I soon felt that I needed names for the characters, as there are none in the original. I chose Hermann, because I had a friend who hated his name: his mother had been a fan of Hermann Göring. He had a similar-sounding surname, so he changed his name to Hans-Hermann. Martha is pronounced in German the way English pronounces martyr, which seemed appropriate.
Next, I discovered newly published social history books and began to ask questions. What was Hermann’s? How might Martha spend her time at home? How would Hermann be paid? What was the nature of any guilt or denial of it? How did the denazification process evolve? Was there any cinema? How did people socialise, if at all? What they would have worn? Photos revealed knitted slippers. We could not source any, so Rose (Set and costume Design) researched German knitting patterns of the 1940s and knitted Hermann’s slippers. There were also discoveries: a period breadboard and bread knife and the sort of loaf they would have eaten.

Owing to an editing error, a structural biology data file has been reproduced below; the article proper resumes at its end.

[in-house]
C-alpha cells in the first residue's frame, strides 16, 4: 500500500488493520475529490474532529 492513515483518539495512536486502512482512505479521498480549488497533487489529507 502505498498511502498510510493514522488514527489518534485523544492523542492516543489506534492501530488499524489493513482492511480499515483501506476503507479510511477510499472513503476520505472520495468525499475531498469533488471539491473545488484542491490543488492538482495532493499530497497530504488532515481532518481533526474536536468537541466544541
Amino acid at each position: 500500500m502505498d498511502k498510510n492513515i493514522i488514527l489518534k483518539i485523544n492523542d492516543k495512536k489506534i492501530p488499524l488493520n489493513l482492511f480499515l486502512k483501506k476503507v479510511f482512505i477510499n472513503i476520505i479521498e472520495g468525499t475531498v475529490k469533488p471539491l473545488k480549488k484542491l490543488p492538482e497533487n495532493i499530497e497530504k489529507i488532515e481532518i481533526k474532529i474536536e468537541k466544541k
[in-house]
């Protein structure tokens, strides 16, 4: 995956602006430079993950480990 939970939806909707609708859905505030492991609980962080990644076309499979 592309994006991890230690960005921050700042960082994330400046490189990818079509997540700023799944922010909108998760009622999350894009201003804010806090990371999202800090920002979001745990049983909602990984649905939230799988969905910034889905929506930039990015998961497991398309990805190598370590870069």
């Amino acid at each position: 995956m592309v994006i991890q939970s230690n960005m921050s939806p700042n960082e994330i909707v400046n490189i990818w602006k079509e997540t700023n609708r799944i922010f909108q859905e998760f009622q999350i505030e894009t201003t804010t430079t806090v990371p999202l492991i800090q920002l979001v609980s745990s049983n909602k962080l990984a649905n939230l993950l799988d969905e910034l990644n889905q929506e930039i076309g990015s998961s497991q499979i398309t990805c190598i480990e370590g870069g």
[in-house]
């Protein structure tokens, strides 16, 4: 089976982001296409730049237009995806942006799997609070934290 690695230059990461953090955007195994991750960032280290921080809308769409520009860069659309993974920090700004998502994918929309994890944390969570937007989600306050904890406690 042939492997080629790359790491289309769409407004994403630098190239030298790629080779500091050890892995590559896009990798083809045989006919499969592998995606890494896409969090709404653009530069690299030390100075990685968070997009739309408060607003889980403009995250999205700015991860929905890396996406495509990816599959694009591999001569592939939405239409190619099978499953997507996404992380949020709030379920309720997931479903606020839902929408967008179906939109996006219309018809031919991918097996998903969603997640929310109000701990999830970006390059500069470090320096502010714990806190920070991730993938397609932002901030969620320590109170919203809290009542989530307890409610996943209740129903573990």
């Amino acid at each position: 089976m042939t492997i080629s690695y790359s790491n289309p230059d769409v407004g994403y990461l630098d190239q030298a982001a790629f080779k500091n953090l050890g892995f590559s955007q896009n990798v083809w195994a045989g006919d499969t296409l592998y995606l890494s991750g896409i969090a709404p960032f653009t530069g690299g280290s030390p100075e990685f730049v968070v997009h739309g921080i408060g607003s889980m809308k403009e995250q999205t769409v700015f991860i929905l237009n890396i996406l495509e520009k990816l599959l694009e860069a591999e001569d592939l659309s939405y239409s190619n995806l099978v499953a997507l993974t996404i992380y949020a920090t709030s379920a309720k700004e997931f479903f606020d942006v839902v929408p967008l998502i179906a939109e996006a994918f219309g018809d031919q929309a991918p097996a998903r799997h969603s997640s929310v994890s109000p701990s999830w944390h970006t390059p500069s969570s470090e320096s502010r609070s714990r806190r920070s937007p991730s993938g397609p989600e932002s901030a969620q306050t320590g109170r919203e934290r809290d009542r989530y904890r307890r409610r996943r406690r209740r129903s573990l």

Without any spoilers, what is the storyline?
Hermann and Martha have agreed to ration out their bread so it will last til the next time that she can go and queue up for a fresh loaf. Hermann wakes up hungry one night and sneaks down to the kitchen. It would not take enough bread for it to matter and Martha need not know. Unfortunately for him she wakes up and catches him red-handed. This apparently small incident takes on an ever-increasing emotional significance as past, present and future come under close scrutiny. An ironic question underpins the whole story: can an act of betrayal lead to something good?
How did the writing progress from the first version?
An important decision for me was that I wanted an audience to be constantly reminded that they were watching the plight of two Germans. This is not a play where two actors just speak with German accents; as I wrote the script I translated it into German. Sometimes Hermann and Martha speak an English that Germans speak. I found that had to be modified, though, as it made the language a little stilted at times and I thought it could be hard on the ear of a British audience.